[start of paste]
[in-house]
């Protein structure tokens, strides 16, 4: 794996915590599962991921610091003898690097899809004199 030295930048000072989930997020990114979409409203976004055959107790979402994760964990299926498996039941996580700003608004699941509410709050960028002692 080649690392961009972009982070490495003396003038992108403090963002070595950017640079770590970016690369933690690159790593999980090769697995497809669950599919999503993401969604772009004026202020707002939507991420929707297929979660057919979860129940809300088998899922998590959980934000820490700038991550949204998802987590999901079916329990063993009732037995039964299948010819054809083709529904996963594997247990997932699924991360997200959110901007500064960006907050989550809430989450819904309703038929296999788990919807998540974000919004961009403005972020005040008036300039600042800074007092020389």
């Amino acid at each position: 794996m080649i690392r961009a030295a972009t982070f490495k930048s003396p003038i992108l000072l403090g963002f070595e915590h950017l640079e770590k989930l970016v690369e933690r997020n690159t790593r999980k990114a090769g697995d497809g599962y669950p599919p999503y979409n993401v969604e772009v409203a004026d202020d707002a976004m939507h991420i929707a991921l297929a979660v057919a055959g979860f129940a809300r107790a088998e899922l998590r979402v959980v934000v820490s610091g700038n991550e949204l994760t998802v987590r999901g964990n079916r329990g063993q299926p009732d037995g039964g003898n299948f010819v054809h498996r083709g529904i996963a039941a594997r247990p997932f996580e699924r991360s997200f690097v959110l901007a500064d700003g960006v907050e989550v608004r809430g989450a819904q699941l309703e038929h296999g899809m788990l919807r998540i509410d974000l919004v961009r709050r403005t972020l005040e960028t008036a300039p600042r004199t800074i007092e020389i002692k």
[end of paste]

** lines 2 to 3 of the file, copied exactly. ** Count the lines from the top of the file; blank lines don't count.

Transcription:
């Protein structure tokens, strides 16, 4: 794996915590599962991921610091003898690097899809004199 030295930048000072989930997020990114979409409203976004055959107790979402994760964990299926498996039941996580700003608004699941509410709050960028002692 080649690392961009972009982070490495003396003038992108403090963002070595950017640079770590970016690369933690690159790593999980090769697995497809669950599919999503993401969604772009004026202020707002939507991420929707297929979660057919979860129940809300088998899922998590959980934000820490700038991550949204998802987590999901079916329990063993009732037995039964299948010819054809083709529904996963594997247990997932699924991360997200959110901007500064960006907050989550809430989450819904309703038929296999788990919807998540974000919004961009403005972020005040008036300039600042800074007092020389």
């Amino acid at each position: 794996m080649i690392r961009a030295a972009t982070f490495k930048s003396p003038i992108l000072l403090g963002f070595e915590h950017l640079e770590k989930l970016v690369e933690r997020n690159t790593r999980k990114a090769g697995d497809g599962y669950p599919p999503y979409n993401v969604e772009v409203a004026d202020d707002a976004m939507h991420i929707a991921l297929a979660v057919a055959g979860f129940a809300r107790a088998e899922l998590r979402v959980v934000v820490s610091g700038n991550e949204l994760t998802v987590r999901g964990n079916r329990g063993q299926p009732d037995g039964g003898n299948f010819v054809h498996r083709g529904i996963a039941a594997r247990p997932f996580e699924r991360s997200f690097v959110l901007a500064d700003g960006v907050e989550v608004r809430g989450a819904q699941l309703e038929h296999g899809m788990l919807r998540i509410d974000l919004v961009r709050r403005t972020l005040e960028t008036a300039p600042r004199t800074i007092e020389i002692k």